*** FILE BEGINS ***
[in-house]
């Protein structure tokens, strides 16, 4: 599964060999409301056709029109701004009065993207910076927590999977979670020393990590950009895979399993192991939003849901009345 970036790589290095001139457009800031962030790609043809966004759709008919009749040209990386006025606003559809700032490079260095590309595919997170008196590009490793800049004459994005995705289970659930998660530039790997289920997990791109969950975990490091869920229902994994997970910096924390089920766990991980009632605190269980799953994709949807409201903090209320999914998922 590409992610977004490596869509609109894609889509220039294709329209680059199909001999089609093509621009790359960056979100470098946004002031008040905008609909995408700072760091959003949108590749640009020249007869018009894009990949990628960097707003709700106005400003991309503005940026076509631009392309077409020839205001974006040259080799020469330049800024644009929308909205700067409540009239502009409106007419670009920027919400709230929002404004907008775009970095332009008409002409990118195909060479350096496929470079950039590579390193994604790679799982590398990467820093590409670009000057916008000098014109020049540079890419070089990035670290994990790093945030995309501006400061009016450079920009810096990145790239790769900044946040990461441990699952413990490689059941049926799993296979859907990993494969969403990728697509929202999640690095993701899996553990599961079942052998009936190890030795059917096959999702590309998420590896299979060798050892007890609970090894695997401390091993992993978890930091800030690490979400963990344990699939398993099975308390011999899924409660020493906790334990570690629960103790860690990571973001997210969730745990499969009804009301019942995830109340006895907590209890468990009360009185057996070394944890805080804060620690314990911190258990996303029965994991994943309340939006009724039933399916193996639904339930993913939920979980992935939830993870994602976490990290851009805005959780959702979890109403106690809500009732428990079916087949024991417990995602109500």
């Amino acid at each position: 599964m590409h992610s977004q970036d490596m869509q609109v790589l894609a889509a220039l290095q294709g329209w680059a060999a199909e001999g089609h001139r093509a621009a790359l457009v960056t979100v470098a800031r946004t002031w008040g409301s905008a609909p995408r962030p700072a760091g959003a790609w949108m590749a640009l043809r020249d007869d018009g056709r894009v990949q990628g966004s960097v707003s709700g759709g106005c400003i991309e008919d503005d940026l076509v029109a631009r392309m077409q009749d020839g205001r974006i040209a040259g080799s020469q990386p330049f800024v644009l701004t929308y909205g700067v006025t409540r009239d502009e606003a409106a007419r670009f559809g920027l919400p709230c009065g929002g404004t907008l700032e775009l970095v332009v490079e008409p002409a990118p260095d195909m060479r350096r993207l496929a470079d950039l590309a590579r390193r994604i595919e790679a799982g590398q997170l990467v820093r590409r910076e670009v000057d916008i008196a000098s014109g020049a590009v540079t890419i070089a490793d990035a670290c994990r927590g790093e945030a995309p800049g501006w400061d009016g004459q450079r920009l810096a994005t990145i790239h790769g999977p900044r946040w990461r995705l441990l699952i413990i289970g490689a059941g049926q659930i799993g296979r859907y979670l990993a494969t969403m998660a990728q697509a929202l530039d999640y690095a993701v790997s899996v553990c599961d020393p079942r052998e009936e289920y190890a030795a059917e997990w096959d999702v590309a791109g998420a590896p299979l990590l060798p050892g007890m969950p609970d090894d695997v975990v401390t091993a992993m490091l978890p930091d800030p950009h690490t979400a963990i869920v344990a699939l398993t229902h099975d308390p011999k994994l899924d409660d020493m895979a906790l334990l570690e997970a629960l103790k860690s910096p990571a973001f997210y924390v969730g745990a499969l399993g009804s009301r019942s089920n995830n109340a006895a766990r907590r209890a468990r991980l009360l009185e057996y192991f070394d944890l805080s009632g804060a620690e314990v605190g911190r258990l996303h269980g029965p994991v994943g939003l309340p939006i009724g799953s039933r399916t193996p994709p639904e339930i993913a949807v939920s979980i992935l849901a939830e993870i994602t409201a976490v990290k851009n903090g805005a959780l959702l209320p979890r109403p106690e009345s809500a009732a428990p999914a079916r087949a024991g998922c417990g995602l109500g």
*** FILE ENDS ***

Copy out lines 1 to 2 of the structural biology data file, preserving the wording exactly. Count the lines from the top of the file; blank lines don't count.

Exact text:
[in-house]
């Protein structure tokens, strides 16, 4: 599964060999409301056709029109701004009065993207910076927590999977979670020393990590950009895979399993192991939003849901009345 970036790589290095001139457009800031962030790609043809966004759709008919009749040209990386006025606003559809700032490079260095590309595919997170008196590009490793800049004459994005995705289970659930998660530039790997289920997990791109969950975990490091869920229902994994997970910096924390089920766990991980009632605190269980799953994709949807409201903090209320999914998922 590409992610977004490596869509609109894609889509220039294709329209680059199909001999089609093509621009790359960056979100470098946004002031008040905008609909995408700072760091959003949108590749640009020249007869018009894009990949990628960097707003709700106005400003991309503005940026076509631009392309077409020839205001974006040259080799020469330049800024644009929308909205700067409540009239502009409106007419670009920027919400709230929002404004907008775009970095332009008409002409990118195909060479350096496929470079950039590579390193994604790679799982590398990467820093590409670009000057916008000098014109020049540079890419070089990035670290994990790093945030995309501006400061009016450079920009810096990145790239790769900044946040990461441990699952413990490689059941049926799993296979859907990993494969969403990728697509929202999640690095993701899996553990599961079942052998009936190890030795059917096959999702590309998420590896299979060798050892007890609970090894695997401390091993992993978890930091800030690490979400963990344990699939398993099975308390011999899924409660020493906790334990570690629960103790860690990571973001997210969730745990499969009804009301019942995830109340006895907590209890468990009360009185057996070394944890805080804060620690314990911190258990996303029965994991994943309340939006009724039933399916193996639904339930993913939920979980992935939830993870994602976490990290851009805005959780959702979890109403106690809500009732428990079916087949024991417990995602109500």